A multimillion-dollar corner in NJ goes on the block
A certain street corner in Weehawken, N.J., looks a lot like any other. The difference is that this intersection just across the Hudson River from New York has been immortalized in a painting worth millions.
The work, "East Wind Over Weehawken," by American realist Edward Hopper, is about to go on the auction block for the first time. Such an offering is a rare event, according to Elizabeth Sterling, Christie's head of American Art.
"Hopper was not that prolific in oil painting, and the majority of his works are in [museums]," she said.
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Considered one of the great artists of the 20th century, Hopper is known for scenes from the 1930s. "East Wind Over Weehawken," done in 1934, illustrates a desolate street during the Great Depression, with a "for sale" sign and overgrown lawns the focal points.
Hopper captured what many Americans faced in one of our most difficult times, experts say.
"Hopper was trying to get a sense of the economic turmoil," Sterling said. "Rather than depicting homeless people on the street like most of his peers did, he took this quiet street in Weehawken to show the ramifications of [the Depression] on a domestic level."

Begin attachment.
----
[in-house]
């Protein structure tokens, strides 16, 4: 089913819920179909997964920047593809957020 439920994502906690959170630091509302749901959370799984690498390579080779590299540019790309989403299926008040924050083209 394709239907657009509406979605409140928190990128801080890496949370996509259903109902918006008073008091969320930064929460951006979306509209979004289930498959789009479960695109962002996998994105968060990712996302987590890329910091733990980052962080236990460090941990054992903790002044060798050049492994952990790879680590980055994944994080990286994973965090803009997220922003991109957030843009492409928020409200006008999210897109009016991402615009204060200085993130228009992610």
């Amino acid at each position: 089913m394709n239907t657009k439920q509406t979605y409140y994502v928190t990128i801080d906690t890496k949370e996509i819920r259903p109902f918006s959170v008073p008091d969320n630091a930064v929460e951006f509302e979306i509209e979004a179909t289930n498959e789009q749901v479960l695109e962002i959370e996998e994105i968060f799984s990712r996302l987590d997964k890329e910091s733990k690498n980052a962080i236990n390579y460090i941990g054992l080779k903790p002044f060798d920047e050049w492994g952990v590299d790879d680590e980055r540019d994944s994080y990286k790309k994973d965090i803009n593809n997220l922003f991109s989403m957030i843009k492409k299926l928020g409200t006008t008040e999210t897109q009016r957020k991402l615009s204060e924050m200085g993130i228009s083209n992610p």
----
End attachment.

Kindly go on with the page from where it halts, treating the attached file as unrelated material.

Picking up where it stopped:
"East Wind Over Weehawken" is expected to fetch between $22 million and $28 million when it is offered on Dec. 5. And who are the likely bidders?
"We've been seeing international interest, but I think it's going to an American collector—just based on what we've been seeing for past Hoppers," Sterling said. "It's been international participation, but ultimately the highest bidder for the past few years has been American."
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Whoever places the winning bid could set a new record for Hopper's work at auction. The previous record, in 2006, was $27 million for his "Hotel Window."
—By CNBC's Erica Emmich. Follow her on Twitter and Instagram: @MegaMoneyGal
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